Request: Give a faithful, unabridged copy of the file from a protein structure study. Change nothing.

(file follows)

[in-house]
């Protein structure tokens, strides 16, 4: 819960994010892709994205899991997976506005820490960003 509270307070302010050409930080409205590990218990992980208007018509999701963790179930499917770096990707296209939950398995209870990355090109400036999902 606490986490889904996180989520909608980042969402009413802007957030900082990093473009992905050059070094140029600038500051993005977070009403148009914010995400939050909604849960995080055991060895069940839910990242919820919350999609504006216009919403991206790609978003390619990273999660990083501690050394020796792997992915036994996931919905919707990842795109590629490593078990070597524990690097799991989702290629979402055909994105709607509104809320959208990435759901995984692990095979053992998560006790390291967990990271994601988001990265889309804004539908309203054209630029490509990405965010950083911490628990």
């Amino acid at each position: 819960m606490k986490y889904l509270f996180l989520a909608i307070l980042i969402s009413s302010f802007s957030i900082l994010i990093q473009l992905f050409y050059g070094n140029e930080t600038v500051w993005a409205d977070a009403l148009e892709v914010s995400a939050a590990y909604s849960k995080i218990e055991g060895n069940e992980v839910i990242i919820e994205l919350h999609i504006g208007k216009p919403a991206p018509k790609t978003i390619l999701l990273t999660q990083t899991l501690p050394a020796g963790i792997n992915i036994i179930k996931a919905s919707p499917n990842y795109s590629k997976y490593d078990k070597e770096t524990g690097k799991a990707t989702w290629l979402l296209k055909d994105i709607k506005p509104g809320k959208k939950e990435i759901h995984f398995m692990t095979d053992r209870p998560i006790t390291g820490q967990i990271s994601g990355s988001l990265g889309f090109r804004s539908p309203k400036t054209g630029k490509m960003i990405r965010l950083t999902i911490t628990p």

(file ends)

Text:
[in-house]
């Protein structure tokens, strides 16, 4: 819960994010892709994205899991997976506005820490960003 509270307070302010050409930080409205590990218990992980208007018509999701963790179930499917770096990707296209939950398995209870990355090109400036999902 606490986490889904996180989520909608980042969402009413802007957030900082990093473009992905050059070094140029600038500051993005977070009403148009914010995400939050909604849960995080055991060895069940839910990242919820919350999609504006216009919403991206790609978003390619990273999660990083501690050394020796792997992915036994996931919905919707990842795109590629490593078990070597524990690097799991989702290629979402055909994105709607509104809320959208990435759901995984692990095979053992998560006790390291967990990271994601988001990265889309804004539908309203054209630029490509990405965010950083911490628990």
């Amino acid at each position: 819960m606490k986490y889904l509270f996180l989520a909608i307070l980042i969402s009413s302010f802007s957030i900082l994010i990093q473009l992905f050409y050059g070094n140029e930080t600038v500051w993005a409205d977070a009403l148009e892709v914010s995400a939050a590990y909604s849960k995080i218990e055991g060895n069940e992980v839910i990242i919820e994205l919350h999609i504006g208007k216009p919403a991206p018509k790609t978003i390619l999701l990273t999660q990083t899991l501690p050394a020796g963790i792997n992915i036994i179930k996931a919905s919707p499917n990842y795109s590629k997976y490593d078990k070597e770096t524990g690097k799991a990707t989702w290629l979402l296209k055909d994105i709607k506005p509104g809320k959208k939950e990435i759901h995984f398995m692990t095979d053992r209870p998560i006790t390291g820490q967990i990271s994601g990355s988001l990265g889309f090109r804004s539908p309203k400036t054209g630029k490509m960003i990405r965010l950083t999902i911490t628990p």